Howling Summer Wind

It’s snowing.

First snow for us since we got here, up at the top of the world. It’s beautiful. I woke up to a city being blanketed.

I only slept five hours last night, but I feel like it might be okay. Our sponsor Laura told us yesterday that she only sleeps 4-6 hours a night in the summer. It’s just how your body adjusts– your circadian rhythm playing with the light.

In the winter I’m sure I might sleep a lot more, but I’m going to run with the idea that five hours a night is good. And see what I can get done.

And besides, mornings are some of the best times to write.

The wind howls out the window.

I need to start wearing sunglasses daily. The locals told us you will feel a tiny ache in between your eyes on your forehead in the evenings if you don’t. Especially people prone to headaches. The sunlight is so bright up here– the way the Earth is angled. You don’t really notice it during the day, but you definitely feel it a little bit in the evenings.

720 miles to vertically cross the state of Alaska from Anchorage to Barrow:  the same distance as it is from Seattle, Washington to San Francisco, California. This is a massive state. And we are at the very tip top of it, on the ocean.

We are the only unarmed people in the city of Barrow. Talked to people about all the wildlife in the area… it’s an Arctic jungle. You bring your gun out with you to take the trash out.

Barrow is the meeting point of two seas: the Chukchi Sea to the East, and the Beaufort Sea to the west. Seas are divided according to currents, direction, and the specific ecosystem created within each flow. The merging of these two ecosystems creates something called the upwelling system- two ocean currents, or gyres, crashing together and creating a hotspot for life and tiny creatures– pushed together by the fate of the ocean flow. And then all of the big creatures– whales, polar bears, seals, follow the food flow to this critical point in the ocean.

It’s no accident that point Barrow is a whaling community- the whales just gravitate to Barrow. And the people here make a life with the animals.

Point Barrow is also the location of Barrow canyon– an underwater depth yet to be discovered by man. The canyon also influences the upwelling system– providing the rich environment for this vast array of Arctic life.

This is all wild, man.

It’s freezing cold out with wind today– snow in your face. Really feeling the Arctic today. Finally feel like we’re here.

There’s no getting around the frozen toes in rubber boots.

So it is snowing today. And we are slowly becoming a part of the environment.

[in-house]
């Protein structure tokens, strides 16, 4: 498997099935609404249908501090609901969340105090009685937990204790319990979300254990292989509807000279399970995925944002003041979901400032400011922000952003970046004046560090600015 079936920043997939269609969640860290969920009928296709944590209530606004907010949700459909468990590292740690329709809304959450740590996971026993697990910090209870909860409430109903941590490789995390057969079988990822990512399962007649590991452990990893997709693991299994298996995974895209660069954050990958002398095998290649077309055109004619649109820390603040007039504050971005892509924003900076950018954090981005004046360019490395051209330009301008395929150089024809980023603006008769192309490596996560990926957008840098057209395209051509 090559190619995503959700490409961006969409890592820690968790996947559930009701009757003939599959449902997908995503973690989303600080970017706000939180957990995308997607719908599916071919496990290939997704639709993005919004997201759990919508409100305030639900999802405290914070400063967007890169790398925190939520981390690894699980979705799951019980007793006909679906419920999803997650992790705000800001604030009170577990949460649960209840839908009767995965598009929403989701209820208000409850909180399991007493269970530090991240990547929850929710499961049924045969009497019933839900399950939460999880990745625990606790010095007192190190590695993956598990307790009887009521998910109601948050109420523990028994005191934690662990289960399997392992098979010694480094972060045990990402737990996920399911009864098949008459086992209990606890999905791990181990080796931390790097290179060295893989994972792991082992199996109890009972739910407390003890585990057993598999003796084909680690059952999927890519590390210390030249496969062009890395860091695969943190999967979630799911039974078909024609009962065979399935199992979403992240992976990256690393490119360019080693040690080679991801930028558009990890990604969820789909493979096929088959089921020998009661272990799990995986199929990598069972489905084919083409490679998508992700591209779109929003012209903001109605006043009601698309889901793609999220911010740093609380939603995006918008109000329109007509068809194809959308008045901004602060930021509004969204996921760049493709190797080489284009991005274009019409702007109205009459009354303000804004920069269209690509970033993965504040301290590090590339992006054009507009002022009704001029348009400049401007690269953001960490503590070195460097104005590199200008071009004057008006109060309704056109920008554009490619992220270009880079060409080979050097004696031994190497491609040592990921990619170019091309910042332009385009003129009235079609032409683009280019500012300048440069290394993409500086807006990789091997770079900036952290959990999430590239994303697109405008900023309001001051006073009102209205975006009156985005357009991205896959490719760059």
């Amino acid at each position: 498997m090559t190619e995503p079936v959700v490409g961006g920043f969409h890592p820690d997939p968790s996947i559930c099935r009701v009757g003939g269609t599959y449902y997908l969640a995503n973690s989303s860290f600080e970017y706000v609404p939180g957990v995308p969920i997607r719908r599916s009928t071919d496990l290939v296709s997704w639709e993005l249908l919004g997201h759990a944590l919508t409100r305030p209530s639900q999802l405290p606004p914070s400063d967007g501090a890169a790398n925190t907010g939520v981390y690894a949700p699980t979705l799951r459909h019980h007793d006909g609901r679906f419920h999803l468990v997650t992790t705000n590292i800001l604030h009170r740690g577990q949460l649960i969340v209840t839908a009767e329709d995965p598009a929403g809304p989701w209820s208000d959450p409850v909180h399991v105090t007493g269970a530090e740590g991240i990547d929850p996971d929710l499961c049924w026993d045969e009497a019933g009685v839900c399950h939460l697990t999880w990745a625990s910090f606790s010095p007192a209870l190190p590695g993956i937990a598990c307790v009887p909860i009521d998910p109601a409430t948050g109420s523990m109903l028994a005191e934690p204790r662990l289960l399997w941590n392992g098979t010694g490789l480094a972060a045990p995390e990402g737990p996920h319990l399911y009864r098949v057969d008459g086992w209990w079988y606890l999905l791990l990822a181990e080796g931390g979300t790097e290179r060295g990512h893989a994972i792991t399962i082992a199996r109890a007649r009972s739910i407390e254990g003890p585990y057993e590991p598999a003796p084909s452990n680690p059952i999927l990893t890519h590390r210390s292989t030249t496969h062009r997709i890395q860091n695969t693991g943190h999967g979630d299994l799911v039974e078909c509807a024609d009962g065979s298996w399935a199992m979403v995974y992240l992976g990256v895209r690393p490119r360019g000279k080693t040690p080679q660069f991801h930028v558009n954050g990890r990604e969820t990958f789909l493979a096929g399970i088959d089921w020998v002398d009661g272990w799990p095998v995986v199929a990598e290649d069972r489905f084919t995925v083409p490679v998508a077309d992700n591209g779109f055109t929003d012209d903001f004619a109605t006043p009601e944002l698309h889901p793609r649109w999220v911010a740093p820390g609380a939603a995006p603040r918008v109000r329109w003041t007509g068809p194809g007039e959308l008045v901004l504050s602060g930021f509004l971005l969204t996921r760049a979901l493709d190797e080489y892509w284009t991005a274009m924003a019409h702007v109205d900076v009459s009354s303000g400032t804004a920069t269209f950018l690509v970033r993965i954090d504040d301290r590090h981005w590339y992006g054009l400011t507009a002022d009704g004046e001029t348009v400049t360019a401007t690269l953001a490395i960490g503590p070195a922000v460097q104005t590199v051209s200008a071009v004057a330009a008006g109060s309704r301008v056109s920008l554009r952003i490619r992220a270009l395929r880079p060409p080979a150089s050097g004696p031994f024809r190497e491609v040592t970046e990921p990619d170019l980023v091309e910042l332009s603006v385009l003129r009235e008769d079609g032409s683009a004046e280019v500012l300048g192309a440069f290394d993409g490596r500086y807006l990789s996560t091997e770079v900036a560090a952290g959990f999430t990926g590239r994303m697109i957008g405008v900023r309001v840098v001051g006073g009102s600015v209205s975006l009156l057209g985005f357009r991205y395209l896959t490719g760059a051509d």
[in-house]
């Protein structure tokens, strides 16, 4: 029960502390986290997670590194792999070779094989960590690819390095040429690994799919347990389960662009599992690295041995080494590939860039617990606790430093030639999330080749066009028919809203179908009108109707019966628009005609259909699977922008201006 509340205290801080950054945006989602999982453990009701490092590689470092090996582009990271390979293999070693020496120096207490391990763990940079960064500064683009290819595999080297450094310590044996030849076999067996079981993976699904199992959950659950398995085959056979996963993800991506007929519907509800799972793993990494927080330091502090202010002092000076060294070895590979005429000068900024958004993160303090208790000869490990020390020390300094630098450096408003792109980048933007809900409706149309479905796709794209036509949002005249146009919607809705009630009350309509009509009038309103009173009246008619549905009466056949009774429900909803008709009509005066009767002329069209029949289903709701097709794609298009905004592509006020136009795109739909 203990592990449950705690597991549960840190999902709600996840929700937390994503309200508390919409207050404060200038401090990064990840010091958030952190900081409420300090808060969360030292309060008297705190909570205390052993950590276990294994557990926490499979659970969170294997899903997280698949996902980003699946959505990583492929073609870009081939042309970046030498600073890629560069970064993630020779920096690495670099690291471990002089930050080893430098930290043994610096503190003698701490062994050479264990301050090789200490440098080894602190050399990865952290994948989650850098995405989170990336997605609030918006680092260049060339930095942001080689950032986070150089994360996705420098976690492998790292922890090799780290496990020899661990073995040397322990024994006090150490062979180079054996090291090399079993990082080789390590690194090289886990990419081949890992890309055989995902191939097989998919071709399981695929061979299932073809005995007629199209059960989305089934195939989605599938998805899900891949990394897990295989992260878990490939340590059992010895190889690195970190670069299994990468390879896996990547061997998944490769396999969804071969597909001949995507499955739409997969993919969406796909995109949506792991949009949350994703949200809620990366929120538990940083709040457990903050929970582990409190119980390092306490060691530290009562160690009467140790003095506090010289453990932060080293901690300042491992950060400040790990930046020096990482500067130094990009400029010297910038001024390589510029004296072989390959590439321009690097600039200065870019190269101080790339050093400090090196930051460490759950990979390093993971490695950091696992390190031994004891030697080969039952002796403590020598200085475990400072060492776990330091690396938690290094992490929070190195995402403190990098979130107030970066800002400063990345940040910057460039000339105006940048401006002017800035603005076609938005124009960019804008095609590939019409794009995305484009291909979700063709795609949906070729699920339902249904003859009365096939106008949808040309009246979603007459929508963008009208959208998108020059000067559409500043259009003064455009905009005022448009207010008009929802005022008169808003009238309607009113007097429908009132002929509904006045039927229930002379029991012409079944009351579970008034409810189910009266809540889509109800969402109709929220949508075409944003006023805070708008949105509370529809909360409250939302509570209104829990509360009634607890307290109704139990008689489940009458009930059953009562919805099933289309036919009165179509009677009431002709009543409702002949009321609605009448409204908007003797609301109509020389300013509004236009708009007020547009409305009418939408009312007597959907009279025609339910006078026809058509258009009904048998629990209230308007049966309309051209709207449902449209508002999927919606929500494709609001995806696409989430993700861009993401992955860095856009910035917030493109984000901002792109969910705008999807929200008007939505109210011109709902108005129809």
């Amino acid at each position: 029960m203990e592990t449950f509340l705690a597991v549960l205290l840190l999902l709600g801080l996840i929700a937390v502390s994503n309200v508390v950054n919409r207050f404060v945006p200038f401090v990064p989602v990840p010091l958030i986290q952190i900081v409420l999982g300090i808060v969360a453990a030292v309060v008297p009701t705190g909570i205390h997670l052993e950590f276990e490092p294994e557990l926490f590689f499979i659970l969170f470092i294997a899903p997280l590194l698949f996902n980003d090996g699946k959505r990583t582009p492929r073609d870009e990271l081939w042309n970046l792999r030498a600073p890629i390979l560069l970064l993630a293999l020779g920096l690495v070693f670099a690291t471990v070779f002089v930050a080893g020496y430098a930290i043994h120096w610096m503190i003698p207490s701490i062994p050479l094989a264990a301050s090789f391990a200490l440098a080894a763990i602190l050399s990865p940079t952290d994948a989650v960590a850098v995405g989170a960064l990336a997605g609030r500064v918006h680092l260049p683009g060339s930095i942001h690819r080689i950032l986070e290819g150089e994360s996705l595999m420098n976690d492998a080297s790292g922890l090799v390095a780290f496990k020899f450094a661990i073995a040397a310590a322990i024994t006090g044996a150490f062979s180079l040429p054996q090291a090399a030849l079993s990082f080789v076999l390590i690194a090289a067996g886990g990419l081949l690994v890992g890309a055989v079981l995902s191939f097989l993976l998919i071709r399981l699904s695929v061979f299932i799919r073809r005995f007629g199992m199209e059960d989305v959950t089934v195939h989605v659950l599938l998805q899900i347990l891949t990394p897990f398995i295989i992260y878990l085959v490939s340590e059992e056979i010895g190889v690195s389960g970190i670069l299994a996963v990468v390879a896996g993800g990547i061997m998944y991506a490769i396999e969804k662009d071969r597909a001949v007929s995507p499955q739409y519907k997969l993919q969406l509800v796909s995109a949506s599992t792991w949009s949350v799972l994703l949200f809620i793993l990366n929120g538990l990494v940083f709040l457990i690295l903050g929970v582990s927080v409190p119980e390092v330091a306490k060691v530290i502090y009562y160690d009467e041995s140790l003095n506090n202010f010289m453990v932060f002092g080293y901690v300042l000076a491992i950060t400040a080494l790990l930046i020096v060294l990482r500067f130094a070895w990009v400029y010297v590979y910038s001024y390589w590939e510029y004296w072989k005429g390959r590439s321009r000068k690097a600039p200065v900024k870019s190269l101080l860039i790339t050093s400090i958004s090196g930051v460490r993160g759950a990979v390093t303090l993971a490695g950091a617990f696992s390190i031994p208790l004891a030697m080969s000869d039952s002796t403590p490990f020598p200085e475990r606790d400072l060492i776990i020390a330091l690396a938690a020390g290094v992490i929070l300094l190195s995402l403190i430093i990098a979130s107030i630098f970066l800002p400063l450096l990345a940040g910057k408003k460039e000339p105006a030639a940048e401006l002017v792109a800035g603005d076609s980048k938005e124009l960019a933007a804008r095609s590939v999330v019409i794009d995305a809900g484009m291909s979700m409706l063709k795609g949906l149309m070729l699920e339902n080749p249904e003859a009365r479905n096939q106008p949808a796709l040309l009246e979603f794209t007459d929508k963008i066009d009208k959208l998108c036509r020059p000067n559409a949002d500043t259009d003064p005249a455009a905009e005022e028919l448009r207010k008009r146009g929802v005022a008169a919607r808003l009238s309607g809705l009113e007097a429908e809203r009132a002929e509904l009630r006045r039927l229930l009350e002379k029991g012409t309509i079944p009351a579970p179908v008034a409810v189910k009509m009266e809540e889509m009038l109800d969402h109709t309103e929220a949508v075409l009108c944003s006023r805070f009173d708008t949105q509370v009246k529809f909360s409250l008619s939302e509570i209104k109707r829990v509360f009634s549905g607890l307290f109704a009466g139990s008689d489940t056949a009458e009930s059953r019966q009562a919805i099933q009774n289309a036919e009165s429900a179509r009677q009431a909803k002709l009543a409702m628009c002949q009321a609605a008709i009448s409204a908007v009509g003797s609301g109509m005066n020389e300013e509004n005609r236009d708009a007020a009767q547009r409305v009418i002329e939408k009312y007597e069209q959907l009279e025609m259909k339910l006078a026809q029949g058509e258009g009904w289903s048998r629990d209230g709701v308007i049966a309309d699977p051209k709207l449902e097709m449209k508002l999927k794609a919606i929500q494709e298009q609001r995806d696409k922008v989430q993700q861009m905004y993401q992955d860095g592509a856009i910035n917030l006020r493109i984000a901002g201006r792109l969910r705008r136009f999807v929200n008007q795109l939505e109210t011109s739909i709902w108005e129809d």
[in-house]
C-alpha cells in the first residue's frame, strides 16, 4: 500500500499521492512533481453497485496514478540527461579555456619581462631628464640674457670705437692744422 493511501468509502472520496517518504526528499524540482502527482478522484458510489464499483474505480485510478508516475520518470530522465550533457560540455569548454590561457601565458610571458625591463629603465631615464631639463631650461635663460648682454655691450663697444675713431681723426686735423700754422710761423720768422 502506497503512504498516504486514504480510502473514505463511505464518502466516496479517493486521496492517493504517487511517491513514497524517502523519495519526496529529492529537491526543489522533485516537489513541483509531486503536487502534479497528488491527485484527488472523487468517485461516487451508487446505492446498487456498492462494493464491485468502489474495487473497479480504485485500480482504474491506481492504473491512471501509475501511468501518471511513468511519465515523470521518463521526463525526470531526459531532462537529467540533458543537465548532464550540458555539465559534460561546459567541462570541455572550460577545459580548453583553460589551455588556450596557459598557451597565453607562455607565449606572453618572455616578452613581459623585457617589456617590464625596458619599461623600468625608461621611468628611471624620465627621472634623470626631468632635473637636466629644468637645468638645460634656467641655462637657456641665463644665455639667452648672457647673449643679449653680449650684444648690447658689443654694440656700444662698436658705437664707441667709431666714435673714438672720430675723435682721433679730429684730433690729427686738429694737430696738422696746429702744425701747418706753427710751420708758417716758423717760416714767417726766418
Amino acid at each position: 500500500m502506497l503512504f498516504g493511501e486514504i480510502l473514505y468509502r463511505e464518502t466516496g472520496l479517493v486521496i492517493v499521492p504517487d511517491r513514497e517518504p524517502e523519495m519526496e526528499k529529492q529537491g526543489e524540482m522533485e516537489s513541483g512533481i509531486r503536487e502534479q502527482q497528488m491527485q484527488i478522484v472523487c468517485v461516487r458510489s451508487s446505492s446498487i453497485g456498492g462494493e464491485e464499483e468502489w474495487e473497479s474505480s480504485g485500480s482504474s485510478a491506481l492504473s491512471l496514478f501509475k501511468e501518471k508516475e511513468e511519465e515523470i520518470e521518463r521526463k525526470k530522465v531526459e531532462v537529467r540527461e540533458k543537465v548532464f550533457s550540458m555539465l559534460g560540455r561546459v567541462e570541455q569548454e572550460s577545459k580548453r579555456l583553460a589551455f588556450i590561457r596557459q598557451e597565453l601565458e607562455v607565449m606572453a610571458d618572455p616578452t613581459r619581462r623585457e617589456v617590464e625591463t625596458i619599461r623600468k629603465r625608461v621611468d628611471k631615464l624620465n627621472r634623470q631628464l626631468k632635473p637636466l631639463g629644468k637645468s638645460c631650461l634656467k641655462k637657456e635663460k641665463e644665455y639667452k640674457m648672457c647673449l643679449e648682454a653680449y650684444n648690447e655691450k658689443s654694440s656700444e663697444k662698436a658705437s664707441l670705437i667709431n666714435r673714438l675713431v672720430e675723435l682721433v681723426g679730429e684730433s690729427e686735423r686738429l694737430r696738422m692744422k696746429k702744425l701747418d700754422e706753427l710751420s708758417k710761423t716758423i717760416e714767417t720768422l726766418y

I locked the van door when we went into a building because I had my laptop inside. And when we got back out our sponsor was stating strongly, “Do not lock cars in Barrow.”

Don’t lock cars in Barrow.

One in the afternoon, 29 degrees and 21 mph wind. And lots of snow. Barrow is actually an “arctic desert,” in that it receives very little snow and precipitation. However, today is a snowy day. And it feels like the holidays. We’re all bundled up, hugging each other with our big parkas, ruffling each others’ hair, holding hands with our big puffy gloves, smiles upon smiles. Throwing snowballs and pouncing on one another. We are happy. We are cold. We are here. And we are disgustingly in love with one another.

But really, there’s got to be something about human contact in a climate like this. Warms you up, makes you feel less alone next to this giant slab of icy sea that extends across the top of the world. Makes you realize what you’re here for.

What are we here for?

We are officially here to bulid a tundra garden, and hopefully begin a process of integrating more vegetables and fibers into the local diets here. While that seems a little imposing and culturally imperialistic from the get go, our sponsors are leading the project in a very respectful and culturally sensitive way. They are not forcing anyone to build their own tundra garden, they are merely providing the resources in case anyone wants to run with it.

So here’s to snow. Here is to summer. Here is to these crazy people that I’m up here with.

I love them so much.

And I love this wild country experience.



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